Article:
India has braced itself to face the menace of drug trafficking both at the national and international levels. Several measures involving innovative changes in enforcement, legal and judicial systems have been brought into effect. The introduction of death penalty for drug-related offences has been a major deterrent. The Narcotic Drugs and Psychotropic Substances Act, 1985, were enacted with stringent provisions to curb this menace. The Act envisages a minimum term of 10 years imprisonment extendable to 20 years and fine of Rs. 1 lakh extendable up to Rs. 2 lakhs for the offenders. The Act has been further amended by making provisions for the forfeiture of properties derived from illicit drugs trafficking. Comprehensive strategy involving specific programmes to bring about an overall reduction in use of drugs has been evolved by the various government agencies and NGOs and is further supplemented by measures like education, counseling. India has bilateral agreements on drug trafficking with 13 countries, including Pakistan and Burma. Prior to 1999, extradition between India and the United States occurred under the auspices of a 1931 treaty signed by the United States and the United Kingdom, which was made applicable to India in 1942. However, a new extradition treaty between India and the United States entered into force in July 1999. A Mutual Legal Assistance Treaty was signed by India and the United States in October 2001. India also is signatory to the following treaties and conventions:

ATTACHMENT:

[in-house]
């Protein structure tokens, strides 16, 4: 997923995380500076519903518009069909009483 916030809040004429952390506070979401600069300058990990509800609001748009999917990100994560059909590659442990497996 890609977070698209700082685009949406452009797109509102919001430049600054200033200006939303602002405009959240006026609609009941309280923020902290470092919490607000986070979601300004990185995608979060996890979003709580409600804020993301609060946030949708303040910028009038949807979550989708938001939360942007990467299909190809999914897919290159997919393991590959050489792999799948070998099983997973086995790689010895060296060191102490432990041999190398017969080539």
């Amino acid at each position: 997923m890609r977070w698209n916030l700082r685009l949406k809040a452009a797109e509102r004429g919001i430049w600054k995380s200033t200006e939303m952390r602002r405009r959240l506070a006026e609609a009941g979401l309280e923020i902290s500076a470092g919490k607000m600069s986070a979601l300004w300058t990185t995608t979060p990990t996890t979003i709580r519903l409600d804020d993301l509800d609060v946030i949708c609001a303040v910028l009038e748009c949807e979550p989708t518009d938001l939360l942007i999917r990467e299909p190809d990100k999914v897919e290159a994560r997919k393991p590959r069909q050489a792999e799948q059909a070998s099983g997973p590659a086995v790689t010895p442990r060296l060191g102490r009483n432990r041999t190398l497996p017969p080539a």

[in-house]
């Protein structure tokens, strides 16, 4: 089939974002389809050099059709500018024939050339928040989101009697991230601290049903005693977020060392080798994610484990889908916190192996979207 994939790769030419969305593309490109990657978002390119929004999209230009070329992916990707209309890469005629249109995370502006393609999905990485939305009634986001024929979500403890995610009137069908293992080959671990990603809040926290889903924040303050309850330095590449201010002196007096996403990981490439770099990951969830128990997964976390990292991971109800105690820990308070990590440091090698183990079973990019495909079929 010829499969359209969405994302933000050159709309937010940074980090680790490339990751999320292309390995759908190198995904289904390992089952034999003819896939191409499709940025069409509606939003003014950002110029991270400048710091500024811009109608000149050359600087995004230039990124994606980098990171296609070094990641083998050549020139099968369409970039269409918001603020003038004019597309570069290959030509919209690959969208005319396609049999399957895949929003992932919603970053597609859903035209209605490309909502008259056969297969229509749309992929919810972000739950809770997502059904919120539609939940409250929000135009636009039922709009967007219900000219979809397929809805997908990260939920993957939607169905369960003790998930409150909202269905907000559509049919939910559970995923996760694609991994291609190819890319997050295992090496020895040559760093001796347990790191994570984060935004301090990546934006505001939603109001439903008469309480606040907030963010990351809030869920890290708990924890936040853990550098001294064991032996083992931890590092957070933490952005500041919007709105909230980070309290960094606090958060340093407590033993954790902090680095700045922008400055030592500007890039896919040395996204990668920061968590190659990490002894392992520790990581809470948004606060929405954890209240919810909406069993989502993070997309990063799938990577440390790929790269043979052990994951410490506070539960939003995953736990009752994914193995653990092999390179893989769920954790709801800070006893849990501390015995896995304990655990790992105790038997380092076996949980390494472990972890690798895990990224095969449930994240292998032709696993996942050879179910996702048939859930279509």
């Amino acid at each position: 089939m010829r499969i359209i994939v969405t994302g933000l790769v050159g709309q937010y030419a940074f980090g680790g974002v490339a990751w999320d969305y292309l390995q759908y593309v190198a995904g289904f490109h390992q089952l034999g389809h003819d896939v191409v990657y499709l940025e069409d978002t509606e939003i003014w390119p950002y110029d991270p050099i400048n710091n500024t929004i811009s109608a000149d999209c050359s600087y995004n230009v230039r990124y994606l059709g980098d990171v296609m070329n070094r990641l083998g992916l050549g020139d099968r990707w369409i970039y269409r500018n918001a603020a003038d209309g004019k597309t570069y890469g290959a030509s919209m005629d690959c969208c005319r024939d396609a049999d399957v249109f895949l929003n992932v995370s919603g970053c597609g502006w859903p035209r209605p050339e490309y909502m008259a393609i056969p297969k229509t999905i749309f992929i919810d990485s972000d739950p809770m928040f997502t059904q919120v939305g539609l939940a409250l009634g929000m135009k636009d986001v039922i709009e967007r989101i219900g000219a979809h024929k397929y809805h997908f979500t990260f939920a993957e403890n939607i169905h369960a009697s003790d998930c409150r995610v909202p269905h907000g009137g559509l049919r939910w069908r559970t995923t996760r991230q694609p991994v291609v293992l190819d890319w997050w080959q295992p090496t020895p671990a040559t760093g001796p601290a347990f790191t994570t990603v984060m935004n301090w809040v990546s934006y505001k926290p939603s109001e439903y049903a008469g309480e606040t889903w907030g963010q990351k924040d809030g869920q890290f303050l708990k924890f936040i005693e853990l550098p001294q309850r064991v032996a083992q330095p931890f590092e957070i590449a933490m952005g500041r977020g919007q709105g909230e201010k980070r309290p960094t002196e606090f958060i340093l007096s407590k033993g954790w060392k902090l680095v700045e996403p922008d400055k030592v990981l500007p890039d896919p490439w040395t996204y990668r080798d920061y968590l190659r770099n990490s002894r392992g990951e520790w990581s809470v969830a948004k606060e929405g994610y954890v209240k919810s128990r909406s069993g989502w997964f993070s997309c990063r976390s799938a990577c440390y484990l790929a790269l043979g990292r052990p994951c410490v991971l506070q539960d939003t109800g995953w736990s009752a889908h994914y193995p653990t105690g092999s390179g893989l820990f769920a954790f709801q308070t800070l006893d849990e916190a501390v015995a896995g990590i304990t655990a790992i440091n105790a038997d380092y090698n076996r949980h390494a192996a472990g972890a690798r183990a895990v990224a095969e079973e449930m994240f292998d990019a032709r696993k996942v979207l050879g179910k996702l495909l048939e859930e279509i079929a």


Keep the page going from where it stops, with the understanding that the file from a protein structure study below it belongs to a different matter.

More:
o 1961 U.N. Convention on Narcotic Drugs
o 1971 U.N. Convention on Psychotropic Substances
o 1988 U.N. Convention Against Illicit Traffic in Narcotic Drugs and